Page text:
Arriving at the church, I took a moment to notice the beautifully groomed grounds leading to the large polished oak door to the sacristy. The church was ultra modern, brick and wood with a non-steeple. Curved walk ways and parking lot surrounded by green, groomed lawns, shaded by tall mature hardwoods. I parked my bike – no helmets back then. I had tucked my pant leg into my socks to safeguard it from the chain. I righted this and as I did so, felt butterflies a flutter in my belly.
Opening the door I sniffed the familiar church scent of burning candles mixed with a slight residue of incense. On my left was a wall of smooth oak paneling. Or so it seemed. I found the hidden handle and pulled. Reluctantly, and with a sucking sound, the massive closet door opened and into it I put my school bag and jacket. As I closed the door, Father O’Malley appeared and somewhat startled me. He wore a big creepy smile as he approached, saying, ‘Good morning, Martha!’ He wrapped his large arm around my small shoulders, his man hand landing on my budding chest. In slow motion and with an out-of-body awareness, I witnessed and felt his large hand squeeze my young breast. Then both hands took my shoulders and he propelled me to the next cupboard which held my gown and hastened me to prepare for mass, perhaps not wanting me to dwell on what had just happened.
Later that day, as soon as I could get Mom alone, which wasn’t easy with so many siblings, I told her about it, not wanting to go back the next morning. She said, ‘Oh Mart, you must be mistaken. Father O’Malley is a priest. A priest would never do that.’ Then she encouraged me to be a good girl and go back the next day.
Every morning was a repeat performance by Father O’Malley: the smiley greeting, the man-hand grope, the hastening to mass. Years later, I began to wonder if he had orchestrated girl altar servers – the first in the history of the parish – so that he would have his pick of girls to fondle.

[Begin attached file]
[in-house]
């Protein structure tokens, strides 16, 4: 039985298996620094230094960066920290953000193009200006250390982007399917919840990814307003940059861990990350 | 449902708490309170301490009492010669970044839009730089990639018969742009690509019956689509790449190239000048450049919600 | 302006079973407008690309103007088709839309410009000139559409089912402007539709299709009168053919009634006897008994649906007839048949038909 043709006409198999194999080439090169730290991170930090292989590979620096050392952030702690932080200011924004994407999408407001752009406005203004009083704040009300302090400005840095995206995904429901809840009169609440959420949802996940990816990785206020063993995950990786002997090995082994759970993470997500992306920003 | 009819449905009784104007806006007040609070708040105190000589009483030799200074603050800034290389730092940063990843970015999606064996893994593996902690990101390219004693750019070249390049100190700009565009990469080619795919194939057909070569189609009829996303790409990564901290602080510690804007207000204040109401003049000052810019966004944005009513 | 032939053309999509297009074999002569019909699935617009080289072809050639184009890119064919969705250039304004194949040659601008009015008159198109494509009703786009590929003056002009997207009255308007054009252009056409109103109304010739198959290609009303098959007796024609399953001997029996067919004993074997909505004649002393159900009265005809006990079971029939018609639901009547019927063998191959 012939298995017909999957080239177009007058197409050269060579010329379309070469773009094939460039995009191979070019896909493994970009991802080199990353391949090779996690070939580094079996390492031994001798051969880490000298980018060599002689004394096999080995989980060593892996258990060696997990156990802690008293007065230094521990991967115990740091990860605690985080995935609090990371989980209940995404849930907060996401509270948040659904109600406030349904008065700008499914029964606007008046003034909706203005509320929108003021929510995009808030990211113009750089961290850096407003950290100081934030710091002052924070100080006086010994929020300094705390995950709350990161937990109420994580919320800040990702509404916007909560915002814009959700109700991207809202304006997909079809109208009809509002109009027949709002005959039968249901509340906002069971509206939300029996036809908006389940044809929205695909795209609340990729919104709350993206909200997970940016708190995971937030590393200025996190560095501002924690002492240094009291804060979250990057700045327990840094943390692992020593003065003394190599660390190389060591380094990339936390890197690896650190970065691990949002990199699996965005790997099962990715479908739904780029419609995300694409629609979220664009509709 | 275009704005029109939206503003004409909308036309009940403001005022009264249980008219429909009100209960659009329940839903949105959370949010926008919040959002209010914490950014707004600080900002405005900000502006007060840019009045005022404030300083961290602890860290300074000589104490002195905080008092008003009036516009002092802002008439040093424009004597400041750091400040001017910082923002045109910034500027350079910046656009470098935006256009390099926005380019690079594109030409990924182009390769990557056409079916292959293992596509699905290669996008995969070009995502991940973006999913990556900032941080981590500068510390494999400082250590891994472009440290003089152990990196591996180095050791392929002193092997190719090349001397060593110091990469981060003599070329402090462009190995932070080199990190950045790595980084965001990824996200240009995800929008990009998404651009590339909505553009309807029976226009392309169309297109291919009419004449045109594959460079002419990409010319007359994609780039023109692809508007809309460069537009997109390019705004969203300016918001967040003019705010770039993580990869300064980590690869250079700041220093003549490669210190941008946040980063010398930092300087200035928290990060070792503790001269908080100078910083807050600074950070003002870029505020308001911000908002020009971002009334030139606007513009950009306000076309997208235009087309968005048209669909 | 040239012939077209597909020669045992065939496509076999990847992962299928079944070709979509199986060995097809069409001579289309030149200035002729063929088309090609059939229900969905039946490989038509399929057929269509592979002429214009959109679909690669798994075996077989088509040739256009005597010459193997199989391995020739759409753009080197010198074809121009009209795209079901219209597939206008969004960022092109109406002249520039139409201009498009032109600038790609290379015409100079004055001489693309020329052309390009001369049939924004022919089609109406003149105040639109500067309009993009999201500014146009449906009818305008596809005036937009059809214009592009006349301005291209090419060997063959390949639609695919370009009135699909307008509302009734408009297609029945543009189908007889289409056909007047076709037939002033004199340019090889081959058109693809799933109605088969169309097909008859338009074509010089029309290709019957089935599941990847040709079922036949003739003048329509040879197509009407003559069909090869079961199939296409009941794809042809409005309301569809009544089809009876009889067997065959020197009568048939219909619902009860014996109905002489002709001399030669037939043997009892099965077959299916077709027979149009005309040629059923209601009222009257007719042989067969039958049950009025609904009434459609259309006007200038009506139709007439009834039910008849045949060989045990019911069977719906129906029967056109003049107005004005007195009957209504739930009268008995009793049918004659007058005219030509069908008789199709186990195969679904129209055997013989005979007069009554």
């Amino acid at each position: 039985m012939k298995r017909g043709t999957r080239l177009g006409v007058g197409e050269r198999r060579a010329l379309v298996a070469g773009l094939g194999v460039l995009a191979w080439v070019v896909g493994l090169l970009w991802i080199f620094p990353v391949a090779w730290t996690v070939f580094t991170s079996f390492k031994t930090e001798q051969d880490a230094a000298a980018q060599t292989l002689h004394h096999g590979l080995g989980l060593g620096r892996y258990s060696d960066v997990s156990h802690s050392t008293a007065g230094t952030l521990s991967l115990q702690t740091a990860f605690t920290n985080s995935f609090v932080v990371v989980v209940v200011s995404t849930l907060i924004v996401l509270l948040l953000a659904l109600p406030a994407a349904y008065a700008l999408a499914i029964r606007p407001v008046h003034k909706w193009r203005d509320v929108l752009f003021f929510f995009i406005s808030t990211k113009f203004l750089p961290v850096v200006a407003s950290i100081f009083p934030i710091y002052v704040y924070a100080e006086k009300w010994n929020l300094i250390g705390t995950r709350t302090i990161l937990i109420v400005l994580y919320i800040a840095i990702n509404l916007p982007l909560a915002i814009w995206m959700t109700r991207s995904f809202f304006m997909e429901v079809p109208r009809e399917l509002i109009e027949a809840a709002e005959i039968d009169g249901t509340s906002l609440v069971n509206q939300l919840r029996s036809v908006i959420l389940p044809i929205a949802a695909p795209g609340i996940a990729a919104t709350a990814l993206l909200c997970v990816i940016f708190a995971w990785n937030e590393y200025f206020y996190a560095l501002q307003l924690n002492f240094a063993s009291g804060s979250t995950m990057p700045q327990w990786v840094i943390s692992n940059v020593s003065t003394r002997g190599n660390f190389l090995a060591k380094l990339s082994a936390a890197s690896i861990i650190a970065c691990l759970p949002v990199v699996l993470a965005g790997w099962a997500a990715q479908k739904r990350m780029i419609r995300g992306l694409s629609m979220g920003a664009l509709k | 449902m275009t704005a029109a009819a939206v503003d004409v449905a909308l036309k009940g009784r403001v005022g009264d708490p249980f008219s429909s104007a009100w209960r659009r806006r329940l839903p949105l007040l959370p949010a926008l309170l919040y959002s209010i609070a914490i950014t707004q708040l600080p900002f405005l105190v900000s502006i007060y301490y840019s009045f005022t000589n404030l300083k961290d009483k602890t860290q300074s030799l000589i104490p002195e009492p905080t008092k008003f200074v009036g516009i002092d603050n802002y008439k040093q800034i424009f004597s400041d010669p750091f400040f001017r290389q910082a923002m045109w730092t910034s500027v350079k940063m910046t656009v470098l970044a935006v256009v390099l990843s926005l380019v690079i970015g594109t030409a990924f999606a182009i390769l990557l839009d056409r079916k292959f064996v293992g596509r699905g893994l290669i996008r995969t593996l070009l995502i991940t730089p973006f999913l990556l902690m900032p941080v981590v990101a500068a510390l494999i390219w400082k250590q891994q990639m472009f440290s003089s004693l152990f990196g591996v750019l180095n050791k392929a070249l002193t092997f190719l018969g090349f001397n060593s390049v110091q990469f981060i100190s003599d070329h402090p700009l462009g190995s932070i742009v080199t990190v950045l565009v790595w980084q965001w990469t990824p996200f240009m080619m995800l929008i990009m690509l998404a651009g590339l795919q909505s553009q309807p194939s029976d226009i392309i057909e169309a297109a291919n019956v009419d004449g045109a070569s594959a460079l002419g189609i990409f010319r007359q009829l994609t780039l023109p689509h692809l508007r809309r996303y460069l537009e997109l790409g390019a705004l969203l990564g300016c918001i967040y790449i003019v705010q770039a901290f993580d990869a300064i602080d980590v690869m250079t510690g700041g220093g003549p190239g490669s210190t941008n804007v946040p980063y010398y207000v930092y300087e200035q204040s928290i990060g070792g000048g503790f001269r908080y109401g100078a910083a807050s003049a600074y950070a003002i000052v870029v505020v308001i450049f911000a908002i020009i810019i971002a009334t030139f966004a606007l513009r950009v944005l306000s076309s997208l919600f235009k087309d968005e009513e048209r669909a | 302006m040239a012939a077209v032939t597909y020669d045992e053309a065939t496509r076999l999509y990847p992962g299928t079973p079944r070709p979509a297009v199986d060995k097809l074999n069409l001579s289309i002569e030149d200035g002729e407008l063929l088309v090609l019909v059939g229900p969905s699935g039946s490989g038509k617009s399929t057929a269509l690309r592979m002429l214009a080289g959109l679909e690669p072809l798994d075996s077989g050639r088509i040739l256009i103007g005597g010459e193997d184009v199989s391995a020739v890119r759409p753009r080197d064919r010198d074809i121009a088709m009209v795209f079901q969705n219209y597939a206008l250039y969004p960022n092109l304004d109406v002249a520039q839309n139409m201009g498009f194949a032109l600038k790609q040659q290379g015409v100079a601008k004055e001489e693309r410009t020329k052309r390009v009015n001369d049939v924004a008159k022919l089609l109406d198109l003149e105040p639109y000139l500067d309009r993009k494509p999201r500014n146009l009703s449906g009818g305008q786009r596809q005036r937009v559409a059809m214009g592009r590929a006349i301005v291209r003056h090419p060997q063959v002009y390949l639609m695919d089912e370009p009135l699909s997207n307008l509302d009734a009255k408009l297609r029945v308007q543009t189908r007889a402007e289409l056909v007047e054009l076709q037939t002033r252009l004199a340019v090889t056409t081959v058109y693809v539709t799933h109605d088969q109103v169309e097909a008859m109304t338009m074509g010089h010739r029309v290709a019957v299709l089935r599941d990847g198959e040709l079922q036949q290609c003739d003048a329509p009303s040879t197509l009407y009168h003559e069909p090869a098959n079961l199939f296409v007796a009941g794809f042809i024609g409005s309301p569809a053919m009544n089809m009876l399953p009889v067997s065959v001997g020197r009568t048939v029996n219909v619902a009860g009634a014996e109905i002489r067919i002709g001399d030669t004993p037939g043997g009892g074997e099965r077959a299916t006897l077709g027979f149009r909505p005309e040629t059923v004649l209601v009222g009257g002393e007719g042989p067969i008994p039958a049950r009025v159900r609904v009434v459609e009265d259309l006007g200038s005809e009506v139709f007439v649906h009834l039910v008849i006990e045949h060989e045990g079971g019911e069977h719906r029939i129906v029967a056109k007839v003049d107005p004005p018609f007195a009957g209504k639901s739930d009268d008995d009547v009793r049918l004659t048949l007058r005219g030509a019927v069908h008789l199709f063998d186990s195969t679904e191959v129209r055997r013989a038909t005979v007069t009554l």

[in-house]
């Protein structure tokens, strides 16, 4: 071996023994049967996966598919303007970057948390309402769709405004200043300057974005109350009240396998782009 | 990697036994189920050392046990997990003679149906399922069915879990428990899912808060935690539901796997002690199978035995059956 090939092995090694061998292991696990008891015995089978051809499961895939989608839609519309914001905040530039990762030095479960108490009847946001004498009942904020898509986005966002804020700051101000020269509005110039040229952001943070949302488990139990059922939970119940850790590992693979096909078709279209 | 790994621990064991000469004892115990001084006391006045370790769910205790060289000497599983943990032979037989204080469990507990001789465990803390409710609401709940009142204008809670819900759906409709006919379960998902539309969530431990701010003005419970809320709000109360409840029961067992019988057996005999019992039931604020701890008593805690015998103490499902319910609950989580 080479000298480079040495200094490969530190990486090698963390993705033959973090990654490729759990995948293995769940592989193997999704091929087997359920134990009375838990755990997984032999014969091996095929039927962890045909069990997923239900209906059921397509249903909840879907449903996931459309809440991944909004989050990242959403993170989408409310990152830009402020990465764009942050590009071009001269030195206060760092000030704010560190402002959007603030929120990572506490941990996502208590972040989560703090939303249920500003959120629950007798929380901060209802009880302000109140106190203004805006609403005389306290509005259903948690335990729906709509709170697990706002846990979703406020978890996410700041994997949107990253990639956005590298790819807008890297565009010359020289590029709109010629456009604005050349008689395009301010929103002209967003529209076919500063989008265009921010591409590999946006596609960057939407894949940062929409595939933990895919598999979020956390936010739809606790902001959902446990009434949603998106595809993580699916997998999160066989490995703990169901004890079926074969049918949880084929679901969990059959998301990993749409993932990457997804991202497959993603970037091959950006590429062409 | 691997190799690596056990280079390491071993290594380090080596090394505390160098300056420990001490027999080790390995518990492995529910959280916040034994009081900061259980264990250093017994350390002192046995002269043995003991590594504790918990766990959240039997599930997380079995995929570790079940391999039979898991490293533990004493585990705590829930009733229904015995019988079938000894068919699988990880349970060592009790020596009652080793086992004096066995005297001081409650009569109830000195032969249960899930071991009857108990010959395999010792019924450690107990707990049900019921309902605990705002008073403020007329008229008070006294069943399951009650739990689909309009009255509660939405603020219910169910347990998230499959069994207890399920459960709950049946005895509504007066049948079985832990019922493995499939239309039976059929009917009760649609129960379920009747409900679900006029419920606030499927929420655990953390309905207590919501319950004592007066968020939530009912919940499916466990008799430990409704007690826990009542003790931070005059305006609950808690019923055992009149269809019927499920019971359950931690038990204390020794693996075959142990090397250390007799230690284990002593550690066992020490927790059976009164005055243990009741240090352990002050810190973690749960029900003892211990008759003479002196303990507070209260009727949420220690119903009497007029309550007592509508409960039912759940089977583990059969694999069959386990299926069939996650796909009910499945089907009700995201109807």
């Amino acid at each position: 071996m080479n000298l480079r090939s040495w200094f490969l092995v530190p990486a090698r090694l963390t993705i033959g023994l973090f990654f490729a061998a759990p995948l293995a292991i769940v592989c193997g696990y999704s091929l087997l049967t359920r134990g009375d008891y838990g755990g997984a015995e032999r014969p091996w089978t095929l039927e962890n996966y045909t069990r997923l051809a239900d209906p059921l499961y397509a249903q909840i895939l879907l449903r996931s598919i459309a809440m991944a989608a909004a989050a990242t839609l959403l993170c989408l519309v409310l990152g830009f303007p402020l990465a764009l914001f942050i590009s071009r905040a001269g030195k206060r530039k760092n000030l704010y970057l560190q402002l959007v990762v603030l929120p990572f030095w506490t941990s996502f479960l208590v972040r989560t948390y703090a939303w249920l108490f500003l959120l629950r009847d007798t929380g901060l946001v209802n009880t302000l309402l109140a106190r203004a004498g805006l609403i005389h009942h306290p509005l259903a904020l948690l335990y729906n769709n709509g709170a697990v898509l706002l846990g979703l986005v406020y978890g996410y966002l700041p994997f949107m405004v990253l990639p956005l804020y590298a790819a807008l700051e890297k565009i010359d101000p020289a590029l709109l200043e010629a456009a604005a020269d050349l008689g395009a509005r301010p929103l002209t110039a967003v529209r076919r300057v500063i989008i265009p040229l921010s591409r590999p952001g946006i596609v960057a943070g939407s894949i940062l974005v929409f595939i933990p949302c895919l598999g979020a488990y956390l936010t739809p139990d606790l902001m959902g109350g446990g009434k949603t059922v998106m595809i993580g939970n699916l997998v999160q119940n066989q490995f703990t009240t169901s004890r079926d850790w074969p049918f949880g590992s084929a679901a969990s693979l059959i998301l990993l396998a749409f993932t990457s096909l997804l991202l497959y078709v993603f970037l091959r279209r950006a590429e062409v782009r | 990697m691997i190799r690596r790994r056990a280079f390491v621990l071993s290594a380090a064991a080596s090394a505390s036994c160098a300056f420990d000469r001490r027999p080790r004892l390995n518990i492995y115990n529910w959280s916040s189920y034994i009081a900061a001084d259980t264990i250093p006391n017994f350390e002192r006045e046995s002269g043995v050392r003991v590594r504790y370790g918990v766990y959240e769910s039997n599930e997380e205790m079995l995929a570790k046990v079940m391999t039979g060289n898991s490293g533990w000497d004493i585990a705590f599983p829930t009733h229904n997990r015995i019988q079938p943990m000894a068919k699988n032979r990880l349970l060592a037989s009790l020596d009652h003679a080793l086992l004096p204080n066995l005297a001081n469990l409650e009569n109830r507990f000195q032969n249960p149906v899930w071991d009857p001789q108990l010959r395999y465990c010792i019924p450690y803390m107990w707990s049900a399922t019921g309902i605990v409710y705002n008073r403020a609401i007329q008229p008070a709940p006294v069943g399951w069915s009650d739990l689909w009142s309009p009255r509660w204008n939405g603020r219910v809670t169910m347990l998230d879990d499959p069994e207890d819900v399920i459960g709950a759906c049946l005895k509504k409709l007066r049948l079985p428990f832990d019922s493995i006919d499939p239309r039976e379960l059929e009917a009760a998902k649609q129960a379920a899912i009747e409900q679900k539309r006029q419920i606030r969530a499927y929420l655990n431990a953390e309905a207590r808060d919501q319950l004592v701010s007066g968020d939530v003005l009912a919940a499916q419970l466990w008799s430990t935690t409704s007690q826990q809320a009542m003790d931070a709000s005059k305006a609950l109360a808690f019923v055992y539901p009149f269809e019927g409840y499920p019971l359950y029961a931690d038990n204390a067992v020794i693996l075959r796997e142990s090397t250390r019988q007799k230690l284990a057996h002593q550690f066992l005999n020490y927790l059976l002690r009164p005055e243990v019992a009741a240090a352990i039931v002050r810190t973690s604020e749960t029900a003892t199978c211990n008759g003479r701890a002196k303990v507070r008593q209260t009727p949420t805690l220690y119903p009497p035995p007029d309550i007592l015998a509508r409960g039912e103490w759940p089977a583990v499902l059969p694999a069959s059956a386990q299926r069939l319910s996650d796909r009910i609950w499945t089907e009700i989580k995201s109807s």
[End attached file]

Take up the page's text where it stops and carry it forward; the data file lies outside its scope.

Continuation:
As soon as I could get away with it, I quit altar serving and eventually, I quit Catholicism. Any organization with forced celibacy is going to be a problem for someone.
All pics in this post found on google images. Thank you!
My baby, the one who arrived in a maelstrom back in 1999, well, he is now a tall young man. Intelligent, kind, fun-loving, adventurous, athletic and handsome. (But, this is his mother writing. What else would I say?)
He is finished high-school and getting set to go off on a huge adventure and then to University. I have five weeks left with him before he departs. My heart is breaking and I am tearful, scared and joyful all at the same time. I never thought I would be this way, but, then again, I never thought I would be in a straitjacket in D.C. either. That’s life, right?! It sneaks up on you and BAM!
Your son, your only, is leaving for University.
But, what about that big adventure you ask? Leo applied and was picked to be one of forty-five youth to assist as crew on a tall ship from Halifax to France. Yes, that’s right. Across the Atlantic. Thankfully, there is a professional crew as well and they will be teaching the youth the ropes, literally. They will do duties: watch, galley, cleaning and maintenance duties. I am sure there will be lots of time for fun too. They will dock in Le Havre in Normandy France and spend five days in France before flying home to Canada at the end of August.
About ten days later, Leo will leave our house for University.
What happened to the days of Buzz Lightyear? Or the days of hiking, just me and small him and the dogs in the parks, on the beaches, up the hills? The days where every playground became a wealth of potential fun and that he would point at and cry hopefully, “Can I play in the playground, Mom?” and inevitably exclaim: “Mom, I’m having SO fun!!”